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About Holocaust Centre

A visit to the first Holocaust Centre in Africa is a sobering experience. While there are very few surviving individuals who experienced the horrors of World War II and the subsequent extermination of 6 million Jews, it is places like the Holocaust Centre in Cape Town that is a frightening rem... read more

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More info about Holocaust Centre

A visit to the first Holocaust Centre in Africa is a sobering experience. While there are very few surviving individuals who experienced the horrors of World War II and the subsequent extermination of 6 million Jews, it is places like the Holocaust Centre in Cape Town that is a frightening reminder to us all of how discrimination can easily lead to genocide. Many South Africans are all too aware of the consequences of discrimination and can sympathise with those families destroyed by Nazism.

The Holocaust Centre is a place of remembrance and contains a host of photographs, audio material, old film reels and memorabilia donated by citizens. The multimedia displays are tastefully presented but some are difficult to watch.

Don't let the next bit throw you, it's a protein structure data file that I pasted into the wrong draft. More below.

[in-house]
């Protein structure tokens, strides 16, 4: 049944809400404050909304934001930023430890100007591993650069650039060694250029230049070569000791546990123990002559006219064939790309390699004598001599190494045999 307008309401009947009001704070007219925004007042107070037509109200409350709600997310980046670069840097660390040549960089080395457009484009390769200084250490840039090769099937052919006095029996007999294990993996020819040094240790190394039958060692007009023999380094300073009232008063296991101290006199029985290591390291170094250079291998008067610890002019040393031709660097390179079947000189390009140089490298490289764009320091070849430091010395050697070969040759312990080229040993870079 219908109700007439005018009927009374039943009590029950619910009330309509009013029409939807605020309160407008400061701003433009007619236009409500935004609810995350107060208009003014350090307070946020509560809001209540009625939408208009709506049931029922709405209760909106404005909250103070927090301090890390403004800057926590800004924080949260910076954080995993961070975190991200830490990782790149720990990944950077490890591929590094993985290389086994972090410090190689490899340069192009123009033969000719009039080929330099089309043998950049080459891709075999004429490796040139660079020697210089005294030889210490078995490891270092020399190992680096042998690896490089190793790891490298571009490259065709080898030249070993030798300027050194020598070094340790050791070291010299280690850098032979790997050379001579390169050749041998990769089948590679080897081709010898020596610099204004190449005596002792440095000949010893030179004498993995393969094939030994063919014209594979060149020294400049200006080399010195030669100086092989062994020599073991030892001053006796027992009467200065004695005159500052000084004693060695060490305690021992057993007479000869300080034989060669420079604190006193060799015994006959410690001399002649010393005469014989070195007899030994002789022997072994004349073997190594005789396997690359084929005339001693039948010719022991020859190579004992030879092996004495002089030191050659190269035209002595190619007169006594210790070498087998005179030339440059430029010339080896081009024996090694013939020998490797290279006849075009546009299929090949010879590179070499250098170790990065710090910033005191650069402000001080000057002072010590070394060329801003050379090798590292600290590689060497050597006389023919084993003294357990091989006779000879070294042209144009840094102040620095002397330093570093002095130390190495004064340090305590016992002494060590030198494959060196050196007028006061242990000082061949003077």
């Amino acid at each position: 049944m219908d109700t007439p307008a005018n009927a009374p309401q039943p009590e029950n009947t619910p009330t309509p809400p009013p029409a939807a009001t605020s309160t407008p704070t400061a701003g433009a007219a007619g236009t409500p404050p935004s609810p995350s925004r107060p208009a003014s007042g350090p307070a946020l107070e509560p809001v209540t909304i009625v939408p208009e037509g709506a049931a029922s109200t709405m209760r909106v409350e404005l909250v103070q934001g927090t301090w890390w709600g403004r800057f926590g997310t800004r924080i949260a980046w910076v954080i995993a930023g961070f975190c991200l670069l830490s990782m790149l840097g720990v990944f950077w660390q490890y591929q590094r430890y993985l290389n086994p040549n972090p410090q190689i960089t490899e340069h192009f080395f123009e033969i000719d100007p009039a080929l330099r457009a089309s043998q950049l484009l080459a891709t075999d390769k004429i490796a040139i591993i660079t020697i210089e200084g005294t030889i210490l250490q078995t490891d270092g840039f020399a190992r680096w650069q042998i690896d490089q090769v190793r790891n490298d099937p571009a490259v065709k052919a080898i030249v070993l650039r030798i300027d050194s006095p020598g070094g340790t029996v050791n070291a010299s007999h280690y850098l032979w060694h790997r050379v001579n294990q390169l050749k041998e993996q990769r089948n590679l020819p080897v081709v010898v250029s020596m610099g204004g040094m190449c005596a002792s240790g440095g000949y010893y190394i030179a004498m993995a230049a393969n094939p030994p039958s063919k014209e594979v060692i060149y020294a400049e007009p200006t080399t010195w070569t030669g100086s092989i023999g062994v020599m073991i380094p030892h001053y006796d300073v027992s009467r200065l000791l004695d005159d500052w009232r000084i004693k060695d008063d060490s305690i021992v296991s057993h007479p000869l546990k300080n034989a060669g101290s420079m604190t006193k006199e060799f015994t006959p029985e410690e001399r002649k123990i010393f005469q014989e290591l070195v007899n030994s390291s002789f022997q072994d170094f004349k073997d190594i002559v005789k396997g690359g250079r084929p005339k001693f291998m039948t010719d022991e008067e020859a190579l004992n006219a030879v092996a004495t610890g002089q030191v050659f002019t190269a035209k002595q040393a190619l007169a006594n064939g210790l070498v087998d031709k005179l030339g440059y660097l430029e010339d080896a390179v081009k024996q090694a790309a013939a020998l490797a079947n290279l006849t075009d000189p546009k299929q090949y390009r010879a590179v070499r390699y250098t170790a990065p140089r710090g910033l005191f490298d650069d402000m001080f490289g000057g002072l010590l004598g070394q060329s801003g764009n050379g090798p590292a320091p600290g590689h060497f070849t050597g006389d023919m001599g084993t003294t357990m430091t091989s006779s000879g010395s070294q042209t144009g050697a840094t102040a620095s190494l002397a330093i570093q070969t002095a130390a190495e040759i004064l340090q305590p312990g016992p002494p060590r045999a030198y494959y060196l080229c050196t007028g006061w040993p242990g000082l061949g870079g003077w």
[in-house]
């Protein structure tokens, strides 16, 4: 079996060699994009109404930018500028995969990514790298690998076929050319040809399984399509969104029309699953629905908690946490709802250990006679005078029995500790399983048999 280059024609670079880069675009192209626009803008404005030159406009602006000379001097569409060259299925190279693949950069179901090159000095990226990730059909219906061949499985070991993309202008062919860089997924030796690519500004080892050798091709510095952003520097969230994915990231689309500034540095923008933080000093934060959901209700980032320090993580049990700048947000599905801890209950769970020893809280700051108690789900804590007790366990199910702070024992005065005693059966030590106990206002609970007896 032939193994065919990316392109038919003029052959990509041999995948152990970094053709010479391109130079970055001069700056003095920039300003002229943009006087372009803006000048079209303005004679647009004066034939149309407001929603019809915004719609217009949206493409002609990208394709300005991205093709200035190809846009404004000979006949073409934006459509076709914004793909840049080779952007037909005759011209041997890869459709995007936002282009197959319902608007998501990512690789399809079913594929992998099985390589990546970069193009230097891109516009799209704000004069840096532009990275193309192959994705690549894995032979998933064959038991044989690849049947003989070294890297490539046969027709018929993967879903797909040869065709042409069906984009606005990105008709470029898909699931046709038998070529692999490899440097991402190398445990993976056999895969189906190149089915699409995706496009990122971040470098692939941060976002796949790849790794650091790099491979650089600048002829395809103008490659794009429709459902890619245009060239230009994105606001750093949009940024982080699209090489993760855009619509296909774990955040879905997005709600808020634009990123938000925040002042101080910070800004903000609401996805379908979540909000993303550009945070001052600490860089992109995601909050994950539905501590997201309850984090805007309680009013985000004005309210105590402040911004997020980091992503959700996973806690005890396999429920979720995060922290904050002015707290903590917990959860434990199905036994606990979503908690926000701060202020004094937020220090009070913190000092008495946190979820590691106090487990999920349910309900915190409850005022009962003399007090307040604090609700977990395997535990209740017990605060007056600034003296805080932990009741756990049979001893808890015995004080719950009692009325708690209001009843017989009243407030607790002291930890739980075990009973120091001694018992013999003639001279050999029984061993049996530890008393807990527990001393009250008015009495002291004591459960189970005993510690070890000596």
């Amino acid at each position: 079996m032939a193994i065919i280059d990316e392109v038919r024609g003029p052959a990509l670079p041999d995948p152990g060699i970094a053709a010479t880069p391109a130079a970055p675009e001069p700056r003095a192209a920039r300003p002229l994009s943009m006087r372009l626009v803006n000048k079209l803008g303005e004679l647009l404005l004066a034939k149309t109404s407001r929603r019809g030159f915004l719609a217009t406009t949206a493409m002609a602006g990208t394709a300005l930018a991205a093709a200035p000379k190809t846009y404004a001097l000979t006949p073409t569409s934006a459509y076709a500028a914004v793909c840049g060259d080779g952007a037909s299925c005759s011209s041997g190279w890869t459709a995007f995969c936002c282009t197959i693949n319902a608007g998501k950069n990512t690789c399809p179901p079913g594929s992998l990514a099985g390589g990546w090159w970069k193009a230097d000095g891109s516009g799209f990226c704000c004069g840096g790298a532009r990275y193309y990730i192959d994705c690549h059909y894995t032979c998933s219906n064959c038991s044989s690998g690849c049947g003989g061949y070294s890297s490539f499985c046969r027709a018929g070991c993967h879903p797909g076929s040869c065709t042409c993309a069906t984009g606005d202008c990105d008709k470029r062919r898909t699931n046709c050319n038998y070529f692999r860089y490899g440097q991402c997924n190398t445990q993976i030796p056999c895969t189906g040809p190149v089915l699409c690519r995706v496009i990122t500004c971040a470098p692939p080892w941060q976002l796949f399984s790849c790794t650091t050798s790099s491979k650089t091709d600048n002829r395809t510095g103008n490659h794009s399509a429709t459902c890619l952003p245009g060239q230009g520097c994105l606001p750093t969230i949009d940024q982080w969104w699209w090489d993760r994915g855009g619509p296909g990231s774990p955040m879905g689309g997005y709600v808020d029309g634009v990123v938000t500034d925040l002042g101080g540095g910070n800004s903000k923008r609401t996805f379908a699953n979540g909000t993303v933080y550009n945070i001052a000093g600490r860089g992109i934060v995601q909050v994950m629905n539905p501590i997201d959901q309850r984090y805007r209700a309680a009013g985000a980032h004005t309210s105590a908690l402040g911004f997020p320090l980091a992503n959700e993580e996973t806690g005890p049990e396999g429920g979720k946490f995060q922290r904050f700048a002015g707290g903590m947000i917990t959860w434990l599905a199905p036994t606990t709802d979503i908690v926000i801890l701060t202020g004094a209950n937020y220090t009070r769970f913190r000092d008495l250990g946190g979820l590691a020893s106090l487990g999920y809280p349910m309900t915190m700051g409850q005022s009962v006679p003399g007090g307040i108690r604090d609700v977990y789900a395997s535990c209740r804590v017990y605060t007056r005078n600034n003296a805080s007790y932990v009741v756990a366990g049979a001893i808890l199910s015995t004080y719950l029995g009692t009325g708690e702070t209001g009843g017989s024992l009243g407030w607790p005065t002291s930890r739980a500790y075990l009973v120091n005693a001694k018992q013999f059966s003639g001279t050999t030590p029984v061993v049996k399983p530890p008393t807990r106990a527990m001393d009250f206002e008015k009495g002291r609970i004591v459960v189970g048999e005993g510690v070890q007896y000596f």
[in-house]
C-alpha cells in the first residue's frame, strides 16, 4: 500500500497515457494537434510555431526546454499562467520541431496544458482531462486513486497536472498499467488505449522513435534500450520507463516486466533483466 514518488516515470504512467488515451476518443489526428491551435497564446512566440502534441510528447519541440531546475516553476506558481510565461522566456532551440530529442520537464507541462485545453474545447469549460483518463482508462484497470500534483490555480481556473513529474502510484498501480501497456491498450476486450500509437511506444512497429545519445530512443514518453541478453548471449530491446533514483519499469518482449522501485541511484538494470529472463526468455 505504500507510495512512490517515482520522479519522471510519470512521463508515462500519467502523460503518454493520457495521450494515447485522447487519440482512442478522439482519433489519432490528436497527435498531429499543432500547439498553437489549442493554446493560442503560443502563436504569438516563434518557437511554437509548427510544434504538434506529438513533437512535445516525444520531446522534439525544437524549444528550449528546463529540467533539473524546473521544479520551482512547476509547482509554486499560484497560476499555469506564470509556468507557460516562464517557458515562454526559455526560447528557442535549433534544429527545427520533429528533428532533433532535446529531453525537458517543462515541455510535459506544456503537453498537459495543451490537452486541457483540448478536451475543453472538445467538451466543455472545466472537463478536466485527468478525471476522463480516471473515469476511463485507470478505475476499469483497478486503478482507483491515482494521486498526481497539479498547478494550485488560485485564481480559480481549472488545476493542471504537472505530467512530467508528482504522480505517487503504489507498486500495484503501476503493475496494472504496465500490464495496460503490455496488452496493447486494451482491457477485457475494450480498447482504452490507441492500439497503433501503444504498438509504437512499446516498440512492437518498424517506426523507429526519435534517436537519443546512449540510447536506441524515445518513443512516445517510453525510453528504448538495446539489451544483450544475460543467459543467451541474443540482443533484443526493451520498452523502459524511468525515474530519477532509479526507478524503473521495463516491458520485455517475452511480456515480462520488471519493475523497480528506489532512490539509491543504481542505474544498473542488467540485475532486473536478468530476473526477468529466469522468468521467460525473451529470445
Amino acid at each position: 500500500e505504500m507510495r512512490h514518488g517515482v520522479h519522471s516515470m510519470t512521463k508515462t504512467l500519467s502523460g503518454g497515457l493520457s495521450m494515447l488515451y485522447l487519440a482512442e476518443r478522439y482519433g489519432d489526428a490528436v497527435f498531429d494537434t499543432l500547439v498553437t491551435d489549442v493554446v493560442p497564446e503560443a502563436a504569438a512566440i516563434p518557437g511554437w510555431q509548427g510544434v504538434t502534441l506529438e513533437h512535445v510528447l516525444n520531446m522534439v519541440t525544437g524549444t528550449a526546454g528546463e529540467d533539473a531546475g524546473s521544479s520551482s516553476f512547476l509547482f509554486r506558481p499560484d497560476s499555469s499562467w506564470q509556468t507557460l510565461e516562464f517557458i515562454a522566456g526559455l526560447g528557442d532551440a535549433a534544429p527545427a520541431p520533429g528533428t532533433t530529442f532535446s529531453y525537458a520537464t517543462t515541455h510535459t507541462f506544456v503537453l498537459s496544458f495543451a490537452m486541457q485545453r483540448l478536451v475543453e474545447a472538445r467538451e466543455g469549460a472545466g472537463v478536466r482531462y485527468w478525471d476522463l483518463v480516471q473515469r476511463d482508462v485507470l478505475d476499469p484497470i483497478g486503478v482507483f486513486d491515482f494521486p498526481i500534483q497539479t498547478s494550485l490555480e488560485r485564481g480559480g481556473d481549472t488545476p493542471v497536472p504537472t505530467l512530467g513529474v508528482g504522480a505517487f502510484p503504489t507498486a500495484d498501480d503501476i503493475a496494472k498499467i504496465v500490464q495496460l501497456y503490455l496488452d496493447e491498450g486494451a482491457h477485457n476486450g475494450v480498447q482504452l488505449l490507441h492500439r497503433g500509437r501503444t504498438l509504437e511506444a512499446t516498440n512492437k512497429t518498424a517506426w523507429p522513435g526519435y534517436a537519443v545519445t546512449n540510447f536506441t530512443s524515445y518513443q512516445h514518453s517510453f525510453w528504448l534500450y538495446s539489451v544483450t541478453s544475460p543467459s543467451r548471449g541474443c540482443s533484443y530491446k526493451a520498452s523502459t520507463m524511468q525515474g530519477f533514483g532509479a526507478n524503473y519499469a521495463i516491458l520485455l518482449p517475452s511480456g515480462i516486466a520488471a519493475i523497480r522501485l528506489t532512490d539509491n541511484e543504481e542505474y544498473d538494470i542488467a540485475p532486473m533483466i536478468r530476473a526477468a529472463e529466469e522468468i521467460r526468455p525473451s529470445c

Established by the South African Holocaust and Genocide Foundation, there are 2 other Holocaust centres in Johannesburg and Durban, however, Cape Town was the site chosen for the initial centre. Nelson Mandela’s message at the centre’s 1999 opening was that he likened the struggle of his people to that of the Jews and described how the memory of the Holocaust would help to build a better South African nation where all people and their religions would be respected.

To access the Cape Town Holocaust Centre requires an entrance fee into the South African Jewish Museum which is also attached to the historic Jewish Synagogue, the first of its kind in the country.  The centre is on the hop on-hop off bus route and is closed on Saturdays.

A visit to the Holocaust Centre will leave you saddened, yet with a renewed outlook to both tolerate differences in people and to treat each other with kindness.